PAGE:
Along with a favorable wind from the national election, that’s what produced Republican control of the Blaine House and Statehouse. (Democrats retained control of the two congressional seats, proving once again that Mainers are idiosyncratic.) The margins would have been even wider if things had gone a bit differently. This leaves the governor-elect in a position similar to that of the president-elect in 2008. Whether the trend continues depends on the use Republicans make of the opportunity they've been given.

I hope the LePage administration starts by using its opportunity to hit a few singles up the middle. It may be difficult to find those openings. I would start by downsizing and consolidating government, while streamlining regulation of business.

Easier said than done. For example, I favor school consolidation, but it runs against the grain of many Mainers who want to retain local control over such a fundamental government service. We have a lot of people who depend on government. They may not react well to having their benefits streamlined. The LePage administration needs to be firm, compassionate and understanding.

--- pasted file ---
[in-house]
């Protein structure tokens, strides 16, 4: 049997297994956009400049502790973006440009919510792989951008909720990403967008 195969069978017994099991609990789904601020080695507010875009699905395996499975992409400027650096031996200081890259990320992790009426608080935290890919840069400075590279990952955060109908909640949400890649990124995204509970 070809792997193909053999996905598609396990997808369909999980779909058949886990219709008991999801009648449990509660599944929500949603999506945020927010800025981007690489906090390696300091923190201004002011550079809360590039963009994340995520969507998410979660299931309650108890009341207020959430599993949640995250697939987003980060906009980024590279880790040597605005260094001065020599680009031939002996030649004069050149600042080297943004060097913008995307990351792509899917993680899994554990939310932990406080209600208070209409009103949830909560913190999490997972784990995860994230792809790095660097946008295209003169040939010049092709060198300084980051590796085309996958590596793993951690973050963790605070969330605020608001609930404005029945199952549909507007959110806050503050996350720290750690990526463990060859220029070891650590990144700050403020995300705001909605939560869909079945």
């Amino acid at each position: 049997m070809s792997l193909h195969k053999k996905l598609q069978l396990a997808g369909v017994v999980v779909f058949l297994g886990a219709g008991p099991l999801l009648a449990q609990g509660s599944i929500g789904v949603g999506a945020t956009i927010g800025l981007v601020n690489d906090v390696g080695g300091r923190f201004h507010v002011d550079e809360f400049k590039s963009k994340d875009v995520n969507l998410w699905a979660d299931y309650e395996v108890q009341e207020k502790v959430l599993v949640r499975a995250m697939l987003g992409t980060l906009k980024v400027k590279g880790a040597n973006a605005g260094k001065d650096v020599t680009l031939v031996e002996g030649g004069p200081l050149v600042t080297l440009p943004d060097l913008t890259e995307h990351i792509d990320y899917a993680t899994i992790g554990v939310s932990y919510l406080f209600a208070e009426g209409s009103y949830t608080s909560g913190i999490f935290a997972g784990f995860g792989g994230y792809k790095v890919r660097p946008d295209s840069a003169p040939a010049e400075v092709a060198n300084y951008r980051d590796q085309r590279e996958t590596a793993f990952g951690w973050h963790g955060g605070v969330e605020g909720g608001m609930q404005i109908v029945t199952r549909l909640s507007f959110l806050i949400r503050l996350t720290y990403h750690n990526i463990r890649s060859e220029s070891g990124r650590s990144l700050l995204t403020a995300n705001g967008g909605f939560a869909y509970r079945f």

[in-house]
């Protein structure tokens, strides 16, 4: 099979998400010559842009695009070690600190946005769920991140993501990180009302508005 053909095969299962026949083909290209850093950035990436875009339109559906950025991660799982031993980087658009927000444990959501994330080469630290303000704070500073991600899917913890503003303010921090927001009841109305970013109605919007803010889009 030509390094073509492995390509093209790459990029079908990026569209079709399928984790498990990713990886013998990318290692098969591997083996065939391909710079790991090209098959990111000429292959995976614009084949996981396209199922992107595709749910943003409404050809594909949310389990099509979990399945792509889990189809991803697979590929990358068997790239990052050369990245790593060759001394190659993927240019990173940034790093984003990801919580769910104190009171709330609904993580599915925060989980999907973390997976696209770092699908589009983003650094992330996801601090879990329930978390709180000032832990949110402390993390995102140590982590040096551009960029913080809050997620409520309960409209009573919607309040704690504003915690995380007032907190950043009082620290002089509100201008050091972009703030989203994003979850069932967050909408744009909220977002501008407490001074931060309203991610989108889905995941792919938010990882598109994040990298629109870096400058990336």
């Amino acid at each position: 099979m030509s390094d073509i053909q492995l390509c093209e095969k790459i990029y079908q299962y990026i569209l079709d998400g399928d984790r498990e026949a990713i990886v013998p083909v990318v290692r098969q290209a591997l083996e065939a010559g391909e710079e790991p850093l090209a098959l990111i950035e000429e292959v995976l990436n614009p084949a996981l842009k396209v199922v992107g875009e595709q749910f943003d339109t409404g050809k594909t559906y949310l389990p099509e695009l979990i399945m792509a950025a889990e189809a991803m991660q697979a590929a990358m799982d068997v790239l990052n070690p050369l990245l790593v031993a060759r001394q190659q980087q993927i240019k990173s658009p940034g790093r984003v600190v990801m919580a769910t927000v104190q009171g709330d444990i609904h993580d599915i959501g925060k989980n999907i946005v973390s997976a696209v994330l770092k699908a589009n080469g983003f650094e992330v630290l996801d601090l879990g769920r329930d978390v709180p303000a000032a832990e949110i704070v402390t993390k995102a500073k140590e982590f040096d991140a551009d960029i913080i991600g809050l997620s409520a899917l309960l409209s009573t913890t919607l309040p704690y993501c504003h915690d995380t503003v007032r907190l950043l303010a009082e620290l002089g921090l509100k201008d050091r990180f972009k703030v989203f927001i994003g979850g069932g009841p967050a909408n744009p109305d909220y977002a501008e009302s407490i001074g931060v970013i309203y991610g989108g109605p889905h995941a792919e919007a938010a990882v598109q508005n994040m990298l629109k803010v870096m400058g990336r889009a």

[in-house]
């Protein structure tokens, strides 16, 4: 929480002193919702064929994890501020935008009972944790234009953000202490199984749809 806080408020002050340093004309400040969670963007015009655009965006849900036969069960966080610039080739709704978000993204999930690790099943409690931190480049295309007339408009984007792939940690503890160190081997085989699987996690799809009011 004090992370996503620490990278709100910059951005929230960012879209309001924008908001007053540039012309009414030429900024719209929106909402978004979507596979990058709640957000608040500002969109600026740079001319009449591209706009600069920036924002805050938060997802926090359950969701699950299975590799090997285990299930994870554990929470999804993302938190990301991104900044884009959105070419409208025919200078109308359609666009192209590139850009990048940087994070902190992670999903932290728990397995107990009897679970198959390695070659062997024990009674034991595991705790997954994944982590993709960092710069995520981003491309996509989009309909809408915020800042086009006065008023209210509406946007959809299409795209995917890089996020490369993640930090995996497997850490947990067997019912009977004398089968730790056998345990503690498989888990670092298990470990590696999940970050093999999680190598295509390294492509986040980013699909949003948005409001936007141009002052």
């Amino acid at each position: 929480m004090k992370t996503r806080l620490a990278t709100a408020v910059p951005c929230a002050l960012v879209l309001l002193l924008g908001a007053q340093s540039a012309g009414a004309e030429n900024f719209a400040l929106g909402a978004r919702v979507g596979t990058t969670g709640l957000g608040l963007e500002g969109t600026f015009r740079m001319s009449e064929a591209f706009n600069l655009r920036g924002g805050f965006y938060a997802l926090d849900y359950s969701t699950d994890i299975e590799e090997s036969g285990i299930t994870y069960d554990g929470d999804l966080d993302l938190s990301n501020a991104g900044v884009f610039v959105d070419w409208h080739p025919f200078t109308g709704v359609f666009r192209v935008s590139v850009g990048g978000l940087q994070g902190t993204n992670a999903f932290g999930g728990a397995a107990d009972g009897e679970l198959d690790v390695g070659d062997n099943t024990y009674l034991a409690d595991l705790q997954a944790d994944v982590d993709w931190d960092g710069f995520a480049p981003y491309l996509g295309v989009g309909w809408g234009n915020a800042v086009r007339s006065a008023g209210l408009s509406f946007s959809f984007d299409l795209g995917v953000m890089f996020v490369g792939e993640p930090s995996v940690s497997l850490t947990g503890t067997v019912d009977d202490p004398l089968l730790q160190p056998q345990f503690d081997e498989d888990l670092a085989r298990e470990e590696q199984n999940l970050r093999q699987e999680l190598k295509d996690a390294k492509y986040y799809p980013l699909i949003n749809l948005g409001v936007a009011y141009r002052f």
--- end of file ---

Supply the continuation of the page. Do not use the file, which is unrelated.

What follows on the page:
In Portland, Republicans did not do so well. While we continue to have an admirable representative in one of nine seats on the City Council, most of our candidates were decisively defeated. We came closest to winning a seat on the School Committee.

The elected mayor proposal passed. It will be difficult for Republicans to win that office given that we are significantly outnumbered in terms of registered voters and the mayoral election is now synchronized with the presidential vote, when turnout is traditionally high.

The gubernatorial election produced a clamor, or at least a shout, for similar structural changes in the process of picking a governor.

I am skeptical of these post-partisan proposals. We have had supposedly non-partisan politics in Portland for years. People were unhappy enough about it to rewrite the City Charter. It might make sense to see how rank choice voting for mayor fares in Portland before rolling out similar reform statewide.

In the meantime, I hope that the political parties improve their game.